For example: You may decide you will only watch the 10 O’clock news report, or only listen to or read the news update in your favored media platform at a specific time of the day. If you need or want to be updated more than once a day try to be intentional about the times and sources where you receive your information.
4) Consider your thoughts
Staying informed is important but too much information and mixed messages can deepen our worries and fears. When we don’t set boundaries and control the amount and sources of information we are receiving about something like COVID 19, we have a tendency to get lost in a cycle of a “what if” thinking pattern. This can leave us feeling lost, frustrated, desperate, and scared. Instead, if we can shift our focus on controlling how and when we receive the information and try to practice a “what are my next steps” thinking pattern, then we will be able to plan and be better prepared for how we will handle the situation as it evolves.
Talking with your family and friends about COVID 19
School closures, quarantines, dropping stock markets, and constant coverage of the COVID 19 is being highlighted on a daily basis. Unfortunately, we are not experiencing this information overload alone and we may find ourselves needing or wanting to talk with our family and friends about things we are hearing and seeing in the news. Below are some suggestions to assist you in talking with your family, friends, and coworkers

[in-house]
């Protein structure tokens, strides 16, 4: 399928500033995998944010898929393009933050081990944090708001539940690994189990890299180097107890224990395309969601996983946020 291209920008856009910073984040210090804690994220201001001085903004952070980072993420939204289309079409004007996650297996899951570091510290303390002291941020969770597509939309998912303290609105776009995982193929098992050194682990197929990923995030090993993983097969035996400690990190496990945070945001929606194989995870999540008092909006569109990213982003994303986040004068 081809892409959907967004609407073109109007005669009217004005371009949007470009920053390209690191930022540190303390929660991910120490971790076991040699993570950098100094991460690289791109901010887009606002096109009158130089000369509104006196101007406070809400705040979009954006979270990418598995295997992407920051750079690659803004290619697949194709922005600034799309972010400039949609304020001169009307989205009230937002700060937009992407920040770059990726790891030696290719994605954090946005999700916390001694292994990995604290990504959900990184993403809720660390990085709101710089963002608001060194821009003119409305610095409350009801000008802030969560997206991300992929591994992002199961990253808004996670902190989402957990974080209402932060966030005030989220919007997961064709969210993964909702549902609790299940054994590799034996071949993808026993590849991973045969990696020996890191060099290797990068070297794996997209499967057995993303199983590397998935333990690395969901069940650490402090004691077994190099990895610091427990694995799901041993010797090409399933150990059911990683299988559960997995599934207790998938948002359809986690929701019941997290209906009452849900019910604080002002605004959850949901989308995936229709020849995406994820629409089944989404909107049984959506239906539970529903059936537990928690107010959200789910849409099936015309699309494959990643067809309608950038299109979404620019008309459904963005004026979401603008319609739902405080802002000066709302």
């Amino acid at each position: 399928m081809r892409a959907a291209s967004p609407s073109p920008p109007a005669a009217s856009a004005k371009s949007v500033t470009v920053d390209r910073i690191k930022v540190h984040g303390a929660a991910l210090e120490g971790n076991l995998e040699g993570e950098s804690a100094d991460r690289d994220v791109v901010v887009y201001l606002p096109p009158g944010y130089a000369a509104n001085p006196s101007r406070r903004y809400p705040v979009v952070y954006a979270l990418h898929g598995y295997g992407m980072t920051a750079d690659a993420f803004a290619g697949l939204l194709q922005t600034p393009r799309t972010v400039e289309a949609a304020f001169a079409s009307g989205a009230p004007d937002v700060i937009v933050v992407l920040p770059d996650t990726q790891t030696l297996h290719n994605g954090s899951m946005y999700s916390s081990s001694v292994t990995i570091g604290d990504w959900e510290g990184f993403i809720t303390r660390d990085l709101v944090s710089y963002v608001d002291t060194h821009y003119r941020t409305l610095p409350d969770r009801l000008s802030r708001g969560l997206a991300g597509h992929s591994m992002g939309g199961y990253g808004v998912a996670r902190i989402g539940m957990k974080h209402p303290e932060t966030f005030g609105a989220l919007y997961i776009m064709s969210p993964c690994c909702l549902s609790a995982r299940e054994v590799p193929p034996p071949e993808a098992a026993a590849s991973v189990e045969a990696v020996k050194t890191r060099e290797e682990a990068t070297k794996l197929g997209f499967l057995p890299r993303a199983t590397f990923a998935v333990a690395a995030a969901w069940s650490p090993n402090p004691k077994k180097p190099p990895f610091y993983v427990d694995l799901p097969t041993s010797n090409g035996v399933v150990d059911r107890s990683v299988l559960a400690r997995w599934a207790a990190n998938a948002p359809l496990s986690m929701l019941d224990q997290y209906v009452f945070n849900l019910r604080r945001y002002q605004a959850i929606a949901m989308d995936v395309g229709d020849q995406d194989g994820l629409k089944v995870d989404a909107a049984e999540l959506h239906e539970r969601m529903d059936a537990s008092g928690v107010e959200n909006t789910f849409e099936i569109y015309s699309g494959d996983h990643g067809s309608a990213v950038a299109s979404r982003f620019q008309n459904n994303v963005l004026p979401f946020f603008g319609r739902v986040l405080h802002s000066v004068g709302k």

1) Maintain your routine
Maintaining your regular daily routines will help create a sense of normalcy for everyone in your household, especially younger children. Although some aspects of our social routines may be adjusted due to concerns regarding COVID 19, we can continue to spend time together and participate in other fun family activities, such as maintaining normal meal times, playing with our pets, working out, or playing games and watching movies together.
2) Be open to having a conversation
If you are feeling the stress from being flooded with information about COVID 19, chances are, so are members of your family. Be open to having regular, honest conversations about the COVID 19. It is important to try not to make assumptions about what your children or family members are thinking or feeling. Consider letting your children or family members lead the conversation, to ask questions, and to share their worries and concerns openly.
3) Reassurance and connection
As humans, it is natural for us to want to connect and feel understood by others. Taking time to listen to your family and friends about their worries and concerns associated with the COVID 19, and being willingly to answer questions and share your thoughts and feelings will help establish and maintain a sense of reassurance and connection. We don’t have to know what is going to happen in the future, but we can support each other through difficult situations.
So when you find yourself feeling tense, overloaded, and drained from all of the news coverage dedicated to the COVID 19, remember there are steps you can take to reduce stress, to recharge, and to connect with your family.
Deputy Director, Human Resources
California Department of Corrections and Rehabilitation